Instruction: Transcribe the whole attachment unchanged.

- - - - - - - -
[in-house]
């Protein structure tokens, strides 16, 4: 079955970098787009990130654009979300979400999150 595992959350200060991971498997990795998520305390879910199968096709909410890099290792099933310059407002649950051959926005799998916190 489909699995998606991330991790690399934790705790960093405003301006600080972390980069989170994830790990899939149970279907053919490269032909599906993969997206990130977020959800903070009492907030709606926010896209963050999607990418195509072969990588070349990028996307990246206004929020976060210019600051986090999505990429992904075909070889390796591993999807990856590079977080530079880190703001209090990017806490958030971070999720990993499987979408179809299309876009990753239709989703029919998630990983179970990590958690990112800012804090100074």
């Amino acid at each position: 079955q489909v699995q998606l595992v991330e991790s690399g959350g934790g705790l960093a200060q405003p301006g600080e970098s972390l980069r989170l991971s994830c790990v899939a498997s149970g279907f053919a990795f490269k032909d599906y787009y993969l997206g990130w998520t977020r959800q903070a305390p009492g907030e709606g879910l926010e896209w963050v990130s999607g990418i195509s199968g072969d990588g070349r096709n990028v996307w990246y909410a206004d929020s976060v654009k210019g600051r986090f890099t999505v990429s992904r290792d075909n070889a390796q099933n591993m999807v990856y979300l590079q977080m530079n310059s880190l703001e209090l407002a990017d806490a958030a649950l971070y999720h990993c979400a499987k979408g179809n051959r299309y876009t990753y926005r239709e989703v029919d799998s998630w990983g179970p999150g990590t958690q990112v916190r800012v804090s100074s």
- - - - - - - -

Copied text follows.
[in-house]
């Protein structure tokens, strides 16, 4: 079955970098787009990130654009979300979400999150 595992959350200060991971498997990795998520305390879910199968096709909410890099290792099933310059407002649950051959926005799998916190 489909699995998606991330991790690399934790705790960093405003301006600080972390980069989170994830790990899939149970279907053919490269032909599906993969997206990130977020959800903070009492907030709606926010896209963050999607990418195509072969990588070349990028996307990246206004929020976060210019600051986090999505990429992904075909070889390796591993999807990856590079977080530079880190703001209090990017806490958030971070999720990993499987979408179809299309876009990753239709989703029919998630990983179970990590958690990112800012804090100074």
């Amino acid at each position: 079955q489909v699995q998606l595992v991330e991790s690399g959350g934790g705790l960093a200060q405003p301006g600080e970098s972390l980069r989170l991971s994830c790990v899939a498997s149970g279907f053919a990795f490269k032909d599906y787009y993969l997206g990130w998520t977020r959800q903070a305390p009492g907030e709606g879910l926010e896209w963050v990130s999607g990418i195509s199968g072969d990588g070349r096709n990028v996307w990246y909410a206004d929020s976060v654009k210019g600051r986090f890099t999505v990429s992904r290792d075909n070889a390796q099933n591993m999807v990856y979300l590079q977080m530079n310059s880190l703001e209090l407002a990017d806490a958030a649950l971070y999720h990993c979400a499987k979408g179809n051959r299309y876009t990753y926005r239709e989703v029919d799998s998630w990983g179970p999150g990590t958690q990112v916190r800012v804090s100074s």